Pub. Date: June 14, 2016
Source: Finished copy via publisher (Thank you, Penguin!)
Summary: When Nora takes the train from London to visit her sister in the countryside, she expects to find her waiting at the station, or at home cooking dinner. But when she walks into Rachel’s familiar house, what she finds is entirely different: her sister has been the victim of a brutal murder.
Stunned and adrift, Nora finds she can’t return to her former life. An unsolved assault in the past has shaken her faith in the police, and she can’t trust them to find her sister’s killer. Haunted by the murder and the secrets that surround it, Nora is under the harrow: distressed and in danger. As Nora’s fear turns to obsession, she becomes as unrecognizable as the sister her investigation uncovers.
The moment Nora walks into her sister’s home she knows something is wrong. A smeared hand print and a trail of blood lead her to Rachel’s body and while the police launch their investigation, Nora secretly begins one of her own. She’s convinced Rachel’s past had come back to haunt her: seventeen years ago her sister had been assaulted and though she gave a detailed description of the man, the police never fully believed her and her attacker was never found.
As Nora digs further into the mystery of her sister’s death, she comes to realize Rachel had several secrets of her own – why had she been looking to purchase another home, why had her dog been highly-trained as a guard dog?
Clocking in at 219 pages, Under the Harrow is a whisper of a novel that packs a hefty punch. Berry doesn’t waste any time getting the wheels in motion – within the first few pages Rachel’s body is discovered. NOTE: also within those first few pages there’s an animal death that’s described in pretty graphic detail and referred back to several times over the course of the novel. I have no problem with gore (give me blood and entrails all day and I won’t bat an eye) but the gruesome death of a beloved pet? That part was definitely unexpected and hard to handle. Readers, beware.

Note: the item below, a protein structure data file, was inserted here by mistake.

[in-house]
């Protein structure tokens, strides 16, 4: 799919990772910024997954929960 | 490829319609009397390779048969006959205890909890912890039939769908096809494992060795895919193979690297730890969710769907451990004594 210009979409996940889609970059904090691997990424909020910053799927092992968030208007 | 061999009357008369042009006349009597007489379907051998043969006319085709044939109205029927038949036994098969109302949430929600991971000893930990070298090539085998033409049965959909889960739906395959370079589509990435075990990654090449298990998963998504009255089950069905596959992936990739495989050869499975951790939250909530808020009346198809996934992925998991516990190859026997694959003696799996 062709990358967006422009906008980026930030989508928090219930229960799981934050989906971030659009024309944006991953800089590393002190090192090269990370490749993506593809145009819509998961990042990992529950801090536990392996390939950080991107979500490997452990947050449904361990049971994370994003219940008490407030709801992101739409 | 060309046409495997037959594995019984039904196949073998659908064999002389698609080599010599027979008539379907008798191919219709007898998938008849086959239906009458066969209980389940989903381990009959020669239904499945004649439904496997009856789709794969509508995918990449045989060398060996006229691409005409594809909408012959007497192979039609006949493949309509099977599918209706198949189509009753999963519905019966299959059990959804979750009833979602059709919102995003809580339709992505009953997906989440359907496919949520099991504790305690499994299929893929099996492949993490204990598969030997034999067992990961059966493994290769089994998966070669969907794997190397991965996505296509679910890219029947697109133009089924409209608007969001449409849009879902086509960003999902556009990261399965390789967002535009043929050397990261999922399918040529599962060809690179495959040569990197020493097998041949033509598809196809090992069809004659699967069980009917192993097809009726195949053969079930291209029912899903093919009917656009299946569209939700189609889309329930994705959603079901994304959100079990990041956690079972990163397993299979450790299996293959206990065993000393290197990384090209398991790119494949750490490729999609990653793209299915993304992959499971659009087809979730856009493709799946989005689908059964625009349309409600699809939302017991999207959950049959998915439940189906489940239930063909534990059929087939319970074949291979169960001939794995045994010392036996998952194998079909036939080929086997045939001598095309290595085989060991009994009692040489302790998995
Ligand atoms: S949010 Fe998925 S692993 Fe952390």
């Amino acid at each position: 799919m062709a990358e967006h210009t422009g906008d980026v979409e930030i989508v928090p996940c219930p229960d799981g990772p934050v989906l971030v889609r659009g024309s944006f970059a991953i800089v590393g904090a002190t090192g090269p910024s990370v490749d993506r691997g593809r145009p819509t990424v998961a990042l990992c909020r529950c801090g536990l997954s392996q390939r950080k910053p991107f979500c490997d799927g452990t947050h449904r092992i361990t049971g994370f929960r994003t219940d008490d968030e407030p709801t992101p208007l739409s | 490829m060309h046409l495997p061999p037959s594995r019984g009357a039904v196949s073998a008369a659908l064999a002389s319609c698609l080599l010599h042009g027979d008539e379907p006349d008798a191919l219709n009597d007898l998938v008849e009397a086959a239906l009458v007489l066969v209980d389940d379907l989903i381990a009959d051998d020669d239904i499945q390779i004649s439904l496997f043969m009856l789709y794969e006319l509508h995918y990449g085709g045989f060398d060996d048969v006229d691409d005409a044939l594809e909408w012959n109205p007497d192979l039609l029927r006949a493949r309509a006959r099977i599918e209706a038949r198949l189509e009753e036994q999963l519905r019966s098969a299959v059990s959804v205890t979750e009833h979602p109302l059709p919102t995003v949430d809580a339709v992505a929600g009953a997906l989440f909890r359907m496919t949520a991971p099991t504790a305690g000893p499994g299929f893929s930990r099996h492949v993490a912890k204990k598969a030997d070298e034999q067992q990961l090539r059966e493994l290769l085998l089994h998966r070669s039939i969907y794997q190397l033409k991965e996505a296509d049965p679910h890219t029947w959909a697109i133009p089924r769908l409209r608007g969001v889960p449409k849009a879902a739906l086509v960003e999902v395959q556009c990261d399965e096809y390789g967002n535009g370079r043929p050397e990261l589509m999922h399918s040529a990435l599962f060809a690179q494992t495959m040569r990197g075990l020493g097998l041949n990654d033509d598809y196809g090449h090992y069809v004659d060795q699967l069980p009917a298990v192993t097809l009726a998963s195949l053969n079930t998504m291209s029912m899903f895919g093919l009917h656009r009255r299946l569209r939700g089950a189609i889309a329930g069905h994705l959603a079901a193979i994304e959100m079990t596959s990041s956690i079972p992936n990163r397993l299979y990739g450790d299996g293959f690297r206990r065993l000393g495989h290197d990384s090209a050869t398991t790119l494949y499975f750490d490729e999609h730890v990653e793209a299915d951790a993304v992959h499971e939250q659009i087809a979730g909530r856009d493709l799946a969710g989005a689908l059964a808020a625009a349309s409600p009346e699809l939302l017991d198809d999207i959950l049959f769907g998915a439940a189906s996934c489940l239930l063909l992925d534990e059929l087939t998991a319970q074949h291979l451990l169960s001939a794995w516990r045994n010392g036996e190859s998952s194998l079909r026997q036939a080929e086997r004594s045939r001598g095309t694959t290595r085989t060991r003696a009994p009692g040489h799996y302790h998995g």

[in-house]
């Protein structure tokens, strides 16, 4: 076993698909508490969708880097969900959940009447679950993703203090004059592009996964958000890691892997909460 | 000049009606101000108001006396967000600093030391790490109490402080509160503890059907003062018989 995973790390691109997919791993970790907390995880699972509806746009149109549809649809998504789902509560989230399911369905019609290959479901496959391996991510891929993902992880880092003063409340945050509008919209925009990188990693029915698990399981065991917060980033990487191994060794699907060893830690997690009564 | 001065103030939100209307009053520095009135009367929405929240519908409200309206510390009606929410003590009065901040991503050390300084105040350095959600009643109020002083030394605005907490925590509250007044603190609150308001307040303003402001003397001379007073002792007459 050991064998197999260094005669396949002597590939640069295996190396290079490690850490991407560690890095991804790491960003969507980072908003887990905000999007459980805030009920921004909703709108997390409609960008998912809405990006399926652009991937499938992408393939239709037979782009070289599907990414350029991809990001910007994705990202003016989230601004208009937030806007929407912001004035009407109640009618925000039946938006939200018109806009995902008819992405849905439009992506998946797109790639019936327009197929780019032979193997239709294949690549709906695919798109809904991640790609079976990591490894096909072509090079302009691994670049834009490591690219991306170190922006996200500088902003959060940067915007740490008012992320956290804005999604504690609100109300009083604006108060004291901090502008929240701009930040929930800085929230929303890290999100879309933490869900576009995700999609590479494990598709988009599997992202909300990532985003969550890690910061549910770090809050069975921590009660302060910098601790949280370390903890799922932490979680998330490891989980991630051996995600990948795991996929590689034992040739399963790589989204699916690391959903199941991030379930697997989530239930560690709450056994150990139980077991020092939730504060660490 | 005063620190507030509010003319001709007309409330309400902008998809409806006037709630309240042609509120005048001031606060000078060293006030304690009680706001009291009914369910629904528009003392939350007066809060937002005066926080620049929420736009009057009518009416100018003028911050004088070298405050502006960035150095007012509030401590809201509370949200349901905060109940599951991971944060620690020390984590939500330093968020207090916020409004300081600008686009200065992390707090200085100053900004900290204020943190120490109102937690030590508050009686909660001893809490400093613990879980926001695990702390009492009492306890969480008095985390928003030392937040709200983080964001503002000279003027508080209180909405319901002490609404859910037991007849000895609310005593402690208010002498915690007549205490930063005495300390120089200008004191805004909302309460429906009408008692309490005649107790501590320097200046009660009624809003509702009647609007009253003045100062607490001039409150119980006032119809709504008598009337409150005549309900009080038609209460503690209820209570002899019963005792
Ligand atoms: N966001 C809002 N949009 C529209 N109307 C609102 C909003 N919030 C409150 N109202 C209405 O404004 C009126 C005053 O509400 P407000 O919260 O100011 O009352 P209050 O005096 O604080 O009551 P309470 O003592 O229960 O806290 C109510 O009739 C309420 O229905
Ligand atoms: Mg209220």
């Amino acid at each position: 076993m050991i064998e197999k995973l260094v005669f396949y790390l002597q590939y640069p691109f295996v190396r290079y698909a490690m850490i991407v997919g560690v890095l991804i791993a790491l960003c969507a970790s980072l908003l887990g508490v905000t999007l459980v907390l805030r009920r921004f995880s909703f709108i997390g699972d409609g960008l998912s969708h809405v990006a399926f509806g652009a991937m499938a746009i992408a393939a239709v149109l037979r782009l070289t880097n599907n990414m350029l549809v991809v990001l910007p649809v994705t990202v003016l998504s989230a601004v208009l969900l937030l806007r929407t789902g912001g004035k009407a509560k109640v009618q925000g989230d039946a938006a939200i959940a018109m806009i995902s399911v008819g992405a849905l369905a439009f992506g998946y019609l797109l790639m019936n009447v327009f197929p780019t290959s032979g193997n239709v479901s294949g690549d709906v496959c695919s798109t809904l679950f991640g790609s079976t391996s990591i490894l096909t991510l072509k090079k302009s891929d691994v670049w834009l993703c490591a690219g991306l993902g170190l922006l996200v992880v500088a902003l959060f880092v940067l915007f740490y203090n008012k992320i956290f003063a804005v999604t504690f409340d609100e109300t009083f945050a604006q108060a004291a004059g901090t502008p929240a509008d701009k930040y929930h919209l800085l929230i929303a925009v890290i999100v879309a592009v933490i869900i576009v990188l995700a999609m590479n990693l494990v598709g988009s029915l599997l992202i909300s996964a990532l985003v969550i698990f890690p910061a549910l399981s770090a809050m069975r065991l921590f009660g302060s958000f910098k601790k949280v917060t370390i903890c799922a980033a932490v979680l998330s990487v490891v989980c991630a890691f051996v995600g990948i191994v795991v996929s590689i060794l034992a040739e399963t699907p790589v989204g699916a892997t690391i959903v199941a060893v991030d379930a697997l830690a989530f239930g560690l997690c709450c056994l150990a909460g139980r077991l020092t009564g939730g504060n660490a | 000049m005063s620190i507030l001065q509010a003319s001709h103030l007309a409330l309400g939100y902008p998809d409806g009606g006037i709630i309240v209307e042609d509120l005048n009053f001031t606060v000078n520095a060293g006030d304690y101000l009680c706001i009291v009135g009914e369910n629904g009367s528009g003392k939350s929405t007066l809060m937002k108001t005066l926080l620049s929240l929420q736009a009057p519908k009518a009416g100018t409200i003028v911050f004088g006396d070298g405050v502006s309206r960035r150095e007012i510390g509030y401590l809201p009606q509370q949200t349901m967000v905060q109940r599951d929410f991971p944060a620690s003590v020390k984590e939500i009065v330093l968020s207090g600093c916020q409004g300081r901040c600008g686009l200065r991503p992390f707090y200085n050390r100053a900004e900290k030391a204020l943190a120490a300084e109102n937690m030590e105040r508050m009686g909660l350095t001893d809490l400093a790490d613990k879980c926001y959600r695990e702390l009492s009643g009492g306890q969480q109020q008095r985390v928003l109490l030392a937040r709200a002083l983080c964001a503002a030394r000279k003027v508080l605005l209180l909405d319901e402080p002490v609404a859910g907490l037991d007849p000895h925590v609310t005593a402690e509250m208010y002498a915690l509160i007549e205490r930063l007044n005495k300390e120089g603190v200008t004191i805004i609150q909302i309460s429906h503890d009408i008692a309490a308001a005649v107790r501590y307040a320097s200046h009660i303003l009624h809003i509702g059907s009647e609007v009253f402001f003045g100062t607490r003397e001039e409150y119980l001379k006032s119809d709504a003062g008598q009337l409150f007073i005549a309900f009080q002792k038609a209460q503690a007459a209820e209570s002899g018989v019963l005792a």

Berry does a FANTASTIC job – through Nora – of slowly feeding the reader information and where I can typically take a mystery and solve it early on (Colonel Mustard in the Ballroom with the Candlestick) here I was just as lost as Nora. Her excruciatingly unreliable nature certainly aided in that as well as the fact that she doesn’t seem all there. Nora is prone to long-winded meanderings, going off on numerous tangents halfway through a sentence, only to finally circle back around to the original train of thought several pages later. Her suspects became my suspects (she herself become the suspect in my mind) and her barely-there reasoning kept me guessing like crazy!
When the story reaches its all-too-soon ending and the final secrets are revealed, it was done so nice and neatly and wrapped up perfectly. Naysayers of open/ambiguous endings, have no fear!
While I could have done without the horrific animal death, Under the Harrow had been one of my most anticipated releases of 2016 and it didn’t disappoint! Blindingly quick to jump right into the mystery, bursting to the brim with twists and turns, and a narrator that definitely kept me on my toes all combined to make this one deliciously entertaining read. Don’t just take my word for it – Claire Messud, author of The Woman Upstairs compared Under the Harrow to Broadchurch and the phenomenally talented Rosamund Lupton (I recently flailed over her latest, The Quality of Silence) said she devoured this book in a single sitting!
Penguin wants YOU to enjoy this awesome book too! ONE lucky winner (US ONLY, please!) will receive a copy of Under the Harrow. All you need to do is fill out this form. Easy peasy! I’ll announce the winner June 21. GOOD LUCK!